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  15. You certainly have a gift for telling stories.... I love reading about your family and friends... makes me feel as if I know them.

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  16. You have done some justice to both Ruth and the importance of remembering with that well-told account. Hardship, courage, a rooster: it all adds to a greater whole.

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  17. What a touching story! Ruth is a heroine. We think we have had a hard life? Hers was worse/

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  18. I have nothing new to add to the comments, but just had to say that Ruth is a remarkable woman who's had a remarkable life.
    Yes, it makes you wonder how many Ruths will come out of the plight of the refugees from Syria.

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  19. a great post Joanne. Americans are so soft, none of us would have survived what Ruth did. yes, we are doomed to repeat history not because we don't remember it so much as we willfully change it to suit ourselves.

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  20. Wow! Some people are just so strong that it amazes me. We are such a soft nation, how many of us would survive what she went through. How incredible that she still cares enough to find a meaningful gift for her cousin. I'd have got him a grenade, maybe a fake one.

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    1. He was just a child, too, and in his fright did not think where he was sending the grenade. "It was just an accident," Ruth said.

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  21. Wonderful story Joanne and one which I am sure was repeated throughout that area in those times. You are right - we have forgotten. We can still see it etched on the faces of the elderly who were involved though.

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  22. Wow, Joanne, your story about Ruth is similar to the book I'm reading right now (The Nightingale by Kristin Hannah).It is the story of a family during German-occupied France in the early 1940's. It is riveting, but not enjoyable to read. Unbelievable that people could treat other people so horribly. Hard to believe that anyone could have survived... It's not the kind of thing that I like to read as it's made me sad for days now just thinking about it. I'm glad that Ruth was tough... and survived.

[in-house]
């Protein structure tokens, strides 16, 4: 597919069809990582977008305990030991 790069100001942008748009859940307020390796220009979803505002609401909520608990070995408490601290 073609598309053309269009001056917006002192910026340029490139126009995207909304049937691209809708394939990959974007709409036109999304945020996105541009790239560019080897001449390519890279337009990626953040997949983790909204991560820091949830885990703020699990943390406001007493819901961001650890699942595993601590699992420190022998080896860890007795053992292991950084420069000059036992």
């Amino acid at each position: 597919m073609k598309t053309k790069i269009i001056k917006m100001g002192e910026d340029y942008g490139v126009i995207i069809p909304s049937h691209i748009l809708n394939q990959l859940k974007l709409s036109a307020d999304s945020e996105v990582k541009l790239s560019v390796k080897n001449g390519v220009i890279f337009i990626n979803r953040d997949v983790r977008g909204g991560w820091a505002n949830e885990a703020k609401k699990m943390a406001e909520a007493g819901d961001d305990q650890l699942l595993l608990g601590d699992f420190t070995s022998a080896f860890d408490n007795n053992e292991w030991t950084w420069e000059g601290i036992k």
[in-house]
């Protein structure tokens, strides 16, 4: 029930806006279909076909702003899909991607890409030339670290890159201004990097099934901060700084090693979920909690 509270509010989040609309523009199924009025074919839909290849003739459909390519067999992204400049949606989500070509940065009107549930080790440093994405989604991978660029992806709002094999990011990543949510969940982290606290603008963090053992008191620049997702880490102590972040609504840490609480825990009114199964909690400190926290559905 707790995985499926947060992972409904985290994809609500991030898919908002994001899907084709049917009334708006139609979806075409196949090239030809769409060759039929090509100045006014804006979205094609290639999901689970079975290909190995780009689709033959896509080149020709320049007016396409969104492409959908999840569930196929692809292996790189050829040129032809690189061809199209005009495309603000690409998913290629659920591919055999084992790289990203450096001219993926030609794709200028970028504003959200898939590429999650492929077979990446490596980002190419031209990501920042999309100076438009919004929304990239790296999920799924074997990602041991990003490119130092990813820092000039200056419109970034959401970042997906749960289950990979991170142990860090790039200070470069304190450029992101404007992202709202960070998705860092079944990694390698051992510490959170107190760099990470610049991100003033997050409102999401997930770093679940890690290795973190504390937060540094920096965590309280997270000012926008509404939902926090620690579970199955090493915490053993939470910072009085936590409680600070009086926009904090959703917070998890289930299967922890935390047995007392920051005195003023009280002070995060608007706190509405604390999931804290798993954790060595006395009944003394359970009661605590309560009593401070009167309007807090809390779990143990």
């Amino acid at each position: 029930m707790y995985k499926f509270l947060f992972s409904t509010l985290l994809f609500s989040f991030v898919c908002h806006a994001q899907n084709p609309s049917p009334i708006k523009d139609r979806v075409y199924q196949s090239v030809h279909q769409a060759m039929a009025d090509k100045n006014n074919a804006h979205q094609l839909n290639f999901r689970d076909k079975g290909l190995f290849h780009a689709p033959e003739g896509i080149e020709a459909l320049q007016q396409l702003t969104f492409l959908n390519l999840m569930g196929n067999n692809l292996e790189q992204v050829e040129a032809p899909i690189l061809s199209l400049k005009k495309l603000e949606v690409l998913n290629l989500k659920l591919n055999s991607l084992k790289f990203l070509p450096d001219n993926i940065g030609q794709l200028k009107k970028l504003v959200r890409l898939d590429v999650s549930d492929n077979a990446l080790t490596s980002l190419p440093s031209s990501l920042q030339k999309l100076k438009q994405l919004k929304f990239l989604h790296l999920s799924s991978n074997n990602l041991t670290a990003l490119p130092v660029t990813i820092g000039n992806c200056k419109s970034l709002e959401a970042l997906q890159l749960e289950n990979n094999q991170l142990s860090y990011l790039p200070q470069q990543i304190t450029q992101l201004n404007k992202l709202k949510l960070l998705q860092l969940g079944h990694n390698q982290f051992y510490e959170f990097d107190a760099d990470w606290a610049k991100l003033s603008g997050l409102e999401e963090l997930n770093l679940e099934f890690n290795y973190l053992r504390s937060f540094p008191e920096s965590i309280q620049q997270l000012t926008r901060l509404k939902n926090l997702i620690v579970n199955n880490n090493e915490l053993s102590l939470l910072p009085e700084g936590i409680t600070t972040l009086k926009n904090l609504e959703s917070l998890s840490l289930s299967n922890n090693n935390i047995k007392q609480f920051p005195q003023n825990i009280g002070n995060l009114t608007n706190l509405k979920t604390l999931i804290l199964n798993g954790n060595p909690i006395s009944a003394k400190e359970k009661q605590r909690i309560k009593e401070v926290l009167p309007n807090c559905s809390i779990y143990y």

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  23. Had to make the time to comment how wonderful this post of yours is. Just loved it.

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    1. Thank you. I hope all is going smoothly in the move. Such hard work.

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  24. Shocking and tragic. We are doomed to return to the past: "So we beat on, boats against the current, borne back ceaselessly into the past."

    Love,
    Janie

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  25. Such fascinating history. My parents never talked much about their early lives, all I know is Mum's Dad raised award winning show rabbits.

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  26. I stop in from Carol blog and I love such history. Miss Ruth seem to be one lady who is quite "snarky" and "free willed"...Bless her and her family....Hope you find the time to stop by for some coffee.

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  27. I am glad you shared this story. There are so many out there who suffered worse childhoods than we think we did! God Bless both you and Ruth!!

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  28. She says "kraut" means "weed." She is the most beautiful of weeds: tough, resilient, wild, flowering. I am the luckiest person in the world to have found a mother-in-law as great as my own mother.